Tuesday, July 29, 2008

Just How Much Influence Does The US Have In The Middle East

According to The Daily Star, there is actually less to Iranian-Syrian ties than meets the eye:
Signs emanating from the Iranian-Syrian alliance this year have been increasingly bizarre - especially when Western and Arab isolation of Syria intensified over Damascus' reticence to help end the presidential gridlock in Lebanon. On February 12, the senior Hizbullah operative Imad Mughniyeh was assassinated in Damascus - a mere stone's throw away from the headquarters of Syria's security services in a country that often claims to be the Arab world's safest. Surprisingly, Damascus branded as "baseless" Tehran's announcement a few days later of a joint Iranian-Syrian investigation, despite Iranian Foreign Minister Manouchehr Mottaki's visit to Damascus the day after the murder. Then a high-profile Iranian project to replace Damascus' aging public bus fleet with Iranian vehicles was mysteriously cancelled and awarded to a Chinese company.

Today, two high-profile Iranian-Syrian joint ventures to assemble automobiles in Syria - the first in the country's history - are barely scraping by due to Syrian government foot dragging on promises to cut tariffs on the plants' imported components. This is particularly odd as the Syrian state owns a 35 percent stake in one of the projects. Even more ambiguous are statistics recently released by Syria's State Investment office which put direct Iranian investment in Syria at $544 million, a mere 8 percent of Arab investment in Syria - a far cry from Iranian reports last year (also citing Syrian government statistics) that estimated Iranian investment at 66 percent of Arab investment in the country.
The weakness of these ties--due to a large extent widespread corruption--in conjunction with the economic sanctions that the US already has in place against Syria are supposed to offer the US an opening. The article optimistically concludes:
Understanding an Arab country's economic woes and their impact on policy should be old hat for Washington. A key reason why Egyptian President Anwar Sadat attacked Israel in 1973 and then sued for peace five years later was that decades of war and domestic authoritarian rule had put Egypt on its back economically. The US understood this and manipulated the situation to its advantage when it brought about a breakthrough in Middle East peacemaking at Camp David in 1979. The US and its allies should plan to do the same with Syria in the years to come.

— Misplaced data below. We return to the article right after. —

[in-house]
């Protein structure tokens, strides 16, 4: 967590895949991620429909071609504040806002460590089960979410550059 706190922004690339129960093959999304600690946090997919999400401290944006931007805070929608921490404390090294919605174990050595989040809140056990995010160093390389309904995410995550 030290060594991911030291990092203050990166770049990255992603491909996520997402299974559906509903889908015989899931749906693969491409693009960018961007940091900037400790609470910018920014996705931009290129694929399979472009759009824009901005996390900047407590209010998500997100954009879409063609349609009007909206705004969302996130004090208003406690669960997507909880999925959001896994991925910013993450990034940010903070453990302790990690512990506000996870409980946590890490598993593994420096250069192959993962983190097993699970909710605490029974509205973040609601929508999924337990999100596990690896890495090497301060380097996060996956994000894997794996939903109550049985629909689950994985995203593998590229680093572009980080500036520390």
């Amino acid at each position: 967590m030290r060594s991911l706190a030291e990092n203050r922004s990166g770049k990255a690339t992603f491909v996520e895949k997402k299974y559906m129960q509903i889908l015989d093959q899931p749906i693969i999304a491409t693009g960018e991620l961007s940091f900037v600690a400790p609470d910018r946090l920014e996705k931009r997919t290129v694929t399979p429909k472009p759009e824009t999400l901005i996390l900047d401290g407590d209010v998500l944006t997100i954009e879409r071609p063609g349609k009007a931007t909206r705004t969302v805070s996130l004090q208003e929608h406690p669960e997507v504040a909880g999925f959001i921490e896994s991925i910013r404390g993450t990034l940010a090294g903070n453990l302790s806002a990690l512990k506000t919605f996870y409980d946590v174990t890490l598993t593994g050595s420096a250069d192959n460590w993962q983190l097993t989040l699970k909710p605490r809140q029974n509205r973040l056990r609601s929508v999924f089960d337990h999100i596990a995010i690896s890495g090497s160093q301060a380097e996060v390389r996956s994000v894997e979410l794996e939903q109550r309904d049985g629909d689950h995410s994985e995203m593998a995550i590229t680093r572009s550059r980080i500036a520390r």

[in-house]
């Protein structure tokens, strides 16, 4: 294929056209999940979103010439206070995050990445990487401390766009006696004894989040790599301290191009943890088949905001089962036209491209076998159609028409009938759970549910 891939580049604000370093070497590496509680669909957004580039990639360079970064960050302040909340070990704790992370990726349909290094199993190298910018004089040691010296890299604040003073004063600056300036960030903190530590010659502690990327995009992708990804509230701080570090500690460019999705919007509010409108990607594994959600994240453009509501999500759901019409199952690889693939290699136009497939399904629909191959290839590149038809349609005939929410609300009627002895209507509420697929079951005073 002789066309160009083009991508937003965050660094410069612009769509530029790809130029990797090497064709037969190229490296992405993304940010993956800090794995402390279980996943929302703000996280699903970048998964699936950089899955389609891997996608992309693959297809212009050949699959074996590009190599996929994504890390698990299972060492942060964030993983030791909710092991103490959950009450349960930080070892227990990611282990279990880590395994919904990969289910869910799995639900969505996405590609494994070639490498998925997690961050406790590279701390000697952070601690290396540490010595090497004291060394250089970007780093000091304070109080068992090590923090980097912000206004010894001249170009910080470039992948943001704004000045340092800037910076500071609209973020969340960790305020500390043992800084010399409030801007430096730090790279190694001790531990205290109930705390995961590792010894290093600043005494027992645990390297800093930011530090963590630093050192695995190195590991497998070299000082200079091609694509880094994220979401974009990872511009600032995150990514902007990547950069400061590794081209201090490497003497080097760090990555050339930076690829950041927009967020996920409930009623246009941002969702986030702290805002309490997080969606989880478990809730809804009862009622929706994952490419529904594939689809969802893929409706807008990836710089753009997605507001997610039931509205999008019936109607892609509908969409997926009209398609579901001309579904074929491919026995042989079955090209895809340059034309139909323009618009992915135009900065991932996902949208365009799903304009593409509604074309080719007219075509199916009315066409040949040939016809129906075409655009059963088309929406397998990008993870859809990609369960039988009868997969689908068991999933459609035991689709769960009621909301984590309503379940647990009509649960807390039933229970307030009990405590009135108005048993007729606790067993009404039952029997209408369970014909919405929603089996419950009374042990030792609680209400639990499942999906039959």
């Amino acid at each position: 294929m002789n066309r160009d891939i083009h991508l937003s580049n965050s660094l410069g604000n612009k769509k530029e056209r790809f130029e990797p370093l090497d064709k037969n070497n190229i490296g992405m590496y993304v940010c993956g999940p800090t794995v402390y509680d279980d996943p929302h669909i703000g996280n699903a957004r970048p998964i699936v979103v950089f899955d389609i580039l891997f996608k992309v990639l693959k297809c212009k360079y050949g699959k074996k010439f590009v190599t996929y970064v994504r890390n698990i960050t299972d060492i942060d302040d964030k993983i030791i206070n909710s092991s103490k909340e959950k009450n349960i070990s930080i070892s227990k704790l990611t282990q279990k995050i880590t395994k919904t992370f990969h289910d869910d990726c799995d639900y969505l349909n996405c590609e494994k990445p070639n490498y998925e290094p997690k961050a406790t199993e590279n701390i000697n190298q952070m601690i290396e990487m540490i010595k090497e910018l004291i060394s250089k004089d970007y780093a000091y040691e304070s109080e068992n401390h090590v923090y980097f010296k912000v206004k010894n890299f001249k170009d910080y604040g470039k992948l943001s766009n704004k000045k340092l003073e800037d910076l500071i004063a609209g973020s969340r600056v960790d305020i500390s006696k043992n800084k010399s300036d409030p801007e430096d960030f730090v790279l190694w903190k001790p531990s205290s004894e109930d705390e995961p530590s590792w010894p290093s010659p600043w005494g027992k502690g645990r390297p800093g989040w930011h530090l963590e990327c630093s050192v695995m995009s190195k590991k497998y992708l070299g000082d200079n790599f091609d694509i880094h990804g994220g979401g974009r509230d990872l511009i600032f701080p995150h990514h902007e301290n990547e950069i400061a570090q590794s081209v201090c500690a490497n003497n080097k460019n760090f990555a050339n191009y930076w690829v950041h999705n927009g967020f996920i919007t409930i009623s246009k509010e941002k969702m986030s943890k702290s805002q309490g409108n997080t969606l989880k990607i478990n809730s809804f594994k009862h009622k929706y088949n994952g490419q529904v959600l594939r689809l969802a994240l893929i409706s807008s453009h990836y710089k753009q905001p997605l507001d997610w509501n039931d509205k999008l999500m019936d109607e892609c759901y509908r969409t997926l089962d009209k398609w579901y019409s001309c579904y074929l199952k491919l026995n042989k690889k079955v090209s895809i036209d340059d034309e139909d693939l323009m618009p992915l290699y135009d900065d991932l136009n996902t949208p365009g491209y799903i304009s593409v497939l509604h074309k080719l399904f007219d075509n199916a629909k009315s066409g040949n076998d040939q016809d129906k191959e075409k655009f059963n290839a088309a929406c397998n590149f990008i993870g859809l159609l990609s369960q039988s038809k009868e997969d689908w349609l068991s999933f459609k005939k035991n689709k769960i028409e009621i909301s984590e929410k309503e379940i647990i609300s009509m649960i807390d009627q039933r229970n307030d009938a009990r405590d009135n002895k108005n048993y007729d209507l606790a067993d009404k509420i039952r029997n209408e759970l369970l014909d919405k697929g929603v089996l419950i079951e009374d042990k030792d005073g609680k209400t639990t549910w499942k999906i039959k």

This of course brings up a whole other issue. If the US is so adept at manipulating the economic problems of Middle East countries to their advantage, just what is happening between the US and the Palestinian Authority? If the economic problems of Egypt put the US in the driver's seat and allowed it to get Sadat to tow the line, why is it unable to do the same today with Abbas?

I cannot recall Begin being called upon to make 'painful concessions' in order to 'bolster' Sadat in the eyes of his people to make the agreement work. Of course, one could argue that the assassination of Sadat is evidence of the consequences of not bolstering Arab peace partners. Then again, it is not clear how bolstering Abbas has helped.

The point is why, following the logic of The Daily Star, the US was able to direct matters to a successful conclusion, while when it comes to the Palestinian Authority the US flounders.

An obvious answer is that The Daily Star is wrong about Egypt, or that Egypt and the Palestinian Authority are not comparable. Fair enough. But with all of the carrots being offered by the US, the EU and others to the PA, while do they constantly have to fall back to applying the stick to Israel?

The bottom line is that Sadat and Begin on their own knew what they wanted and had the wherewithal as leaders of their countries to make it happen--the US (and Carter) came in to close the deal. Olmert and Abbas are merely pale imitations of stronger and better leaders from a previous generation.

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